COLUMBIA — Missouri has the lowest cigarette tax in the nation by 13 cents, but some local legislators hope to change that in the coming session.
Missouri’s tax is 17 cents per pack of 20 cigarettes, a rate that has not increased in more than a decade. The average state cigarette tax is $1.45 per pack, according to the Campaign for Tobacco-Free Kids, an advocacy group that monitors tobacco trends.
While campaigning for the Nov. 2 election, two local politicians advocated for an increase in the cigarette tax as part of their platforms. State Rep. Mary Still, D-Columbia, said Missouri “definitely needs to look at an increase.”
“We should at least be able to have the smokers take responsibility for the cost the state is incurring because of their smoking habits,” Still said.
Still said the cigarette tax should be looked at as a “user tax” because only those who smoke have to pay it. She said the point of the tax is to have smokers contribute some of what they are costing the state in Medicaid dollars because of smoking-related illnesses.
“It’s more a matter of personal responsibility,” she said.
Still said her reasons for considering a cigarette tax increase are:
- Adding “much-needed” revenue to the state.
- Deterring people, especially teenagers, from smoking.
- Allowing smokers to help cover costs of smoking-related health problems.
Still said she wants voters to realize how much lower Missouri’s cigarette tax is than any other state’s tax and the potential effects of that, such as an increased amount of people smoking.
According to the Centers for Disease Control and Prevention, about 25 percent of the adult population in Missouri are cigarette smokers. Across the country, the amount of adult cigarette smokers ranges from 9.3 to 26.5 percent per state.
“Being the lowest (cigarette tax) in the country is really nothing to be proud of,” Still said.
Still said she will likely propose to raise the tax 12 cents per year until it reaches $1. She said the legislature could either vote on a small increase, such as this, or the public could vote on a more substantial increase. Missouri law does not allow the General Assembly to vote internally on large tax increases.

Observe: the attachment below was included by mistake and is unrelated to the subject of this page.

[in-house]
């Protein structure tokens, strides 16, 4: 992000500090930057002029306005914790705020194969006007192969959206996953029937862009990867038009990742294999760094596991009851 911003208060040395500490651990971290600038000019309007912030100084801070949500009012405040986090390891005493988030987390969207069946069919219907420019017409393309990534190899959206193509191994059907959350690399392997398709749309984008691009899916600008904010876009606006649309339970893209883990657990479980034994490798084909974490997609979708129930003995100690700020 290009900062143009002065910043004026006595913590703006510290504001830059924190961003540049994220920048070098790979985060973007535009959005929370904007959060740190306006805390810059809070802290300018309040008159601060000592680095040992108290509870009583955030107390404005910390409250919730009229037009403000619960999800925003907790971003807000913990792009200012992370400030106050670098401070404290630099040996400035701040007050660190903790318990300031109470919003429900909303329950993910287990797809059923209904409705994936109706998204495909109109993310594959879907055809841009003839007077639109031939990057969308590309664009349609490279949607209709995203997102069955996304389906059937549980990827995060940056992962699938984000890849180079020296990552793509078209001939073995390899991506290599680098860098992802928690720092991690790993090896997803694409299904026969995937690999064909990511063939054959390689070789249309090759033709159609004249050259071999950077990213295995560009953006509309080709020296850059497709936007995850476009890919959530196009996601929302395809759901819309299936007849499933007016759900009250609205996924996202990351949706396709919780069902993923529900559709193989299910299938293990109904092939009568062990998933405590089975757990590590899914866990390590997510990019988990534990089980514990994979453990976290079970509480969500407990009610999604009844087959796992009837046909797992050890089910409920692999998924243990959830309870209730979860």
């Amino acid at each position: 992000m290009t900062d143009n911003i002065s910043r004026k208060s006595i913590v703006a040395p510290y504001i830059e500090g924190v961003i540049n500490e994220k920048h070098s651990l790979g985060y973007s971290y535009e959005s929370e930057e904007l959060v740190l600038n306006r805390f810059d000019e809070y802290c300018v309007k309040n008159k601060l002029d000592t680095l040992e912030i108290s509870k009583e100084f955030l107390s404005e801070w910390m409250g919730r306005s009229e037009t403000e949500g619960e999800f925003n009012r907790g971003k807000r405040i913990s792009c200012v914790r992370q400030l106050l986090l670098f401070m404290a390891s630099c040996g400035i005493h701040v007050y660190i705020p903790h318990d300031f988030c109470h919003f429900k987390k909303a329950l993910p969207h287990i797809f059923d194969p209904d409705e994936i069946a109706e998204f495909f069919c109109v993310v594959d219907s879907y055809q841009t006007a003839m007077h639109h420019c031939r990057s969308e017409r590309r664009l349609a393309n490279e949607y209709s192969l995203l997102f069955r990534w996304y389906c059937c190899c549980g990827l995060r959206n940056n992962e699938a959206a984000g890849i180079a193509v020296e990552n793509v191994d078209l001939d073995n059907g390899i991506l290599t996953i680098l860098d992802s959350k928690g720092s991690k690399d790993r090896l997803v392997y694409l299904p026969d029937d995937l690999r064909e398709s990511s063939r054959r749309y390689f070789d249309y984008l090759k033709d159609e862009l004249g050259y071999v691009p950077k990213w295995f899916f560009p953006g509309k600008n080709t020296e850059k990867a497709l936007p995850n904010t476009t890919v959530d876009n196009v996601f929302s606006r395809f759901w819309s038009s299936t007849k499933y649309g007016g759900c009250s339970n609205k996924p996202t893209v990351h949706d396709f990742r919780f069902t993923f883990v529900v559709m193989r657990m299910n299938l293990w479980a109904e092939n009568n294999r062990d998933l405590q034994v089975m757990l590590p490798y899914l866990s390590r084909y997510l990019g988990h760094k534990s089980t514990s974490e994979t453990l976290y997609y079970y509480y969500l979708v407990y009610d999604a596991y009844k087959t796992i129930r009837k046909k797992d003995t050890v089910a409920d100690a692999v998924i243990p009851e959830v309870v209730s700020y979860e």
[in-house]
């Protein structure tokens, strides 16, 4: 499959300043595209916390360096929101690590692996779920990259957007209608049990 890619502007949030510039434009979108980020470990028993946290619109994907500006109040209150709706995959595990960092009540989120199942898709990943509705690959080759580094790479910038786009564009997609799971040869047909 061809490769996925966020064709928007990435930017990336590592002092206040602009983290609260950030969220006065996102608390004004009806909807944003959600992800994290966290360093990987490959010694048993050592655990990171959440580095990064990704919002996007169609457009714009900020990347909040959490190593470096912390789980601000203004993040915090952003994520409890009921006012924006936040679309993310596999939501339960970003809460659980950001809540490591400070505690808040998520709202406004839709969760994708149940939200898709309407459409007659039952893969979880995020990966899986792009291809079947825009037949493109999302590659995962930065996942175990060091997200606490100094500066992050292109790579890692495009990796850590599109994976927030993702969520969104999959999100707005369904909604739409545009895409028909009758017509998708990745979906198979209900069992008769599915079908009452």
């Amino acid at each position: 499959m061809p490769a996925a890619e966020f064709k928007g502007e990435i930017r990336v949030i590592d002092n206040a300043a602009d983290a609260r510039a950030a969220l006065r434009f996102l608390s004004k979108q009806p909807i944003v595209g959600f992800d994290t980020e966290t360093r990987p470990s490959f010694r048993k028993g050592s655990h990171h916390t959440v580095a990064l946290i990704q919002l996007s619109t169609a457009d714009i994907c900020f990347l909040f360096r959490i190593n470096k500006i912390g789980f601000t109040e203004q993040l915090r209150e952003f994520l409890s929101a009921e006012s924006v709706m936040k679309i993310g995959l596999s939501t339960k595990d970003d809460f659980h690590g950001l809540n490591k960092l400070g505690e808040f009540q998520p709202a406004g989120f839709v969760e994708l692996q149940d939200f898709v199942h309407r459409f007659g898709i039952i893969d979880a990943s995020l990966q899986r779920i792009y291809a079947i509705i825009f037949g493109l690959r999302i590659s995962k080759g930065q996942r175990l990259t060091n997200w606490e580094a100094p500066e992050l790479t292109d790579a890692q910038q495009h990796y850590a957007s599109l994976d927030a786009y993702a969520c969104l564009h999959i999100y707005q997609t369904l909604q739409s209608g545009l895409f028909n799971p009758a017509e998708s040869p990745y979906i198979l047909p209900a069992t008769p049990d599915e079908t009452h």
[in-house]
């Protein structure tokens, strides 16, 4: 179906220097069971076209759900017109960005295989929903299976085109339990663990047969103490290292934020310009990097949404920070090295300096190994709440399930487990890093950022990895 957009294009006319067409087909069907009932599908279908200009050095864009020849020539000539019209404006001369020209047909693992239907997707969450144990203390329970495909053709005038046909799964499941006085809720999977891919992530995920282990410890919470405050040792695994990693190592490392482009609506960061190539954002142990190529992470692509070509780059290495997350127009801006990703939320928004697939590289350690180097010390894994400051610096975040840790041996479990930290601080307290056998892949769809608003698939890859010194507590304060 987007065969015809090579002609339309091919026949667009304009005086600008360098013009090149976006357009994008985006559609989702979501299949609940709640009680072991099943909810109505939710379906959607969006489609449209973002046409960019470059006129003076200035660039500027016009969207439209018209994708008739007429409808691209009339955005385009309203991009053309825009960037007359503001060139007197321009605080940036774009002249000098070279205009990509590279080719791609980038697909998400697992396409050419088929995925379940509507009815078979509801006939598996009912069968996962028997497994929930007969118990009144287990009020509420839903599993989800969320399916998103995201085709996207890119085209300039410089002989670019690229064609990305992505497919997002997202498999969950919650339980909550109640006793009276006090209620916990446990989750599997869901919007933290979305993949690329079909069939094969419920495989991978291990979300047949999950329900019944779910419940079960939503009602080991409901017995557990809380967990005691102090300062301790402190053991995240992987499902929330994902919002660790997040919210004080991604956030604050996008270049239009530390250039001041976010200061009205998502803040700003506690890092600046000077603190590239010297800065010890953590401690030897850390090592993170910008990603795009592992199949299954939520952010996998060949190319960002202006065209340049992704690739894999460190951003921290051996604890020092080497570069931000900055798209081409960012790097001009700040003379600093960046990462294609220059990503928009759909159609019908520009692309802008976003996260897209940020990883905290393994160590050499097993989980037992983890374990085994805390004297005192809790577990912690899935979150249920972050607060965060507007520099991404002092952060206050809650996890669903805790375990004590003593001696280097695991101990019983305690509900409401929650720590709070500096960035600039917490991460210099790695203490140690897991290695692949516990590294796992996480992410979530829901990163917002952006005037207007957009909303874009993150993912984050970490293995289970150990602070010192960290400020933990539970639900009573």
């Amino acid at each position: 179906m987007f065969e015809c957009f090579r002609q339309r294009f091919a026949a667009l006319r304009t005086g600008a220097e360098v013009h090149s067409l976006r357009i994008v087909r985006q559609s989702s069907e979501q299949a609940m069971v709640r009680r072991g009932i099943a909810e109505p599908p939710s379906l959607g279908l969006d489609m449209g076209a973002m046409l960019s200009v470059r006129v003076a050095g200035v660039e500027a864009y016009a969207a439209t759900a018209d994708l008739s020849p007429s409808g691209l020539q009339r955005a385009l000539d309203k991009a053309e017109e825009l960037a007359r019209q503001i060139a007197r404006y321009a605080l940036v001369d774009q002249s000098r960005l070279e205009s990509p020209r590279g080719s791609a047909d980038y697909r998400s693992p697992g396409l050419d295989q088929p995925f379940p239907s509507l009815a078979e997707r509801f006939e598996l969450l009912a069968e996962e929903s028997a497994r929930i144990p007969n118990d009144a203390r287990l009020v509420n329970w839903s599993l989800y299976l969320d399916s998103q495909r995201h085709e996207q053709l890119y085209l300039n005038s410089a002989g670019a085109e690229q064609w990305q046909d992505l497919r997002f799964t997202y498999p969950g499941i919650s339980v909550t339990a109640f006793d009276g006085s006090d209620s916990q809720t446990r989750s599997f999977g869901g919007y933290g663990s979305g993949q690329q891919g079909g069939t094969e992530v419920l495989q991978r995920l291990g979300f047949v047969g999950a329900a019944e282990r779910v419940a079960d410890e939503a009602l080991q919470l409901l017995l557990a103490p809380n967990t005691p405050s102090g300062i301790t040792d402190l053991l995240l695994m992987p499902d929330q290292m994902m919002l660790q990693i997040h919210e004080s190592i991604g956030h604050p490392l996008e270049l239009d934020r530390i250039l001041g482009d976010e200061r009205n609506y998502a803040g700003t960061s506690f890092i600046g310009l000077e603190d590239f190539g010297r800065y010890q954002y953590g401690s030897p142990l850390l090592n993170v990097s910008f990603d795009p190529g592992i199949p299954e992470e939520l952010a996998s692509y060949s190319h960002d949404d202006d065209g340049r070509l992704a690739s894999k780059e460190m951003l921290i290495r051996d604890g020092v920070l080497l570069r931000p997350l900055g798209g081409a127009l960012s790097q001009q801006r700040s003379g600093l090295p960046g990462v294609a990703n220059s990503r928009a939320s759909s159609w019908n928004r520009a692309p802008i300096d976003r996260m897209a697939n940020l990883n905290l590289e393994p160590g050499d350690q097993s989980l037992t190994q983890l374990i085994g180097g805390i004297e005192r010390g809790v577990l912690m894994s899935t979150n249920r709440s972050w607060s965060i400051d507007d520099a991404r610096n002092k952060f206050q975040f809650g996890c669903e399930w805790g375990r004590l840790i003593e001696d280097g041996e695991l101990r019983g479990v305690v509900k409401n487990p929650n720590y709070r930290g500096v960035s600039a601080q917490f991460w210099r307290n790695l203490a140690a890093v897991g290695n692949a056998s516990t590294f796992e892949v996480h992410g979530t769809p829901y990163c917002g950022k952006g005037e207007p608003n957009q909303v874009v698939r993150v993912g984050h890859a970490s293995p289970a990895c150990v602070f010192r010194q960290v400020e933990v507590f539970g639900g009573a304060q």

Still said the tax has a good chance of being accepted by the public because “the economy is such that the public recognizes we’ll have to have revenue from somewhere.”
State Rep. Chris Kelly, D-Columbia, said if a cigarette tax increase goes to a public vote it should be specified how the money would be used.
“You’d have greater buy-ins from citizens because they’d see where the money was going and greater buy-ins from various constituent groups, who’d be more inclined to support the tax,” Kelly said.
According to the Missouri Department of Revenue, the current 17-cent tax is spread among the state school money fund (9 cents per pack of 20), the health initiatives fund (4 cents per pack of 20) and the fair share fund (4 cents per pack of 20).
Kelly said even though the current economic and political climates indicate citizens don’t want to see any tax increases, he would prefer that a raise in the cigarette tax goes to a public vote.
Kelly also said he would like to see cigarette tax revenue go toward elementary and secondary education, higher education, capital improvements, veterans and other state services. He said he would support increasing the tax by any amount up to a dollar.
“You could do a lot for higher education with this,” Kelly said.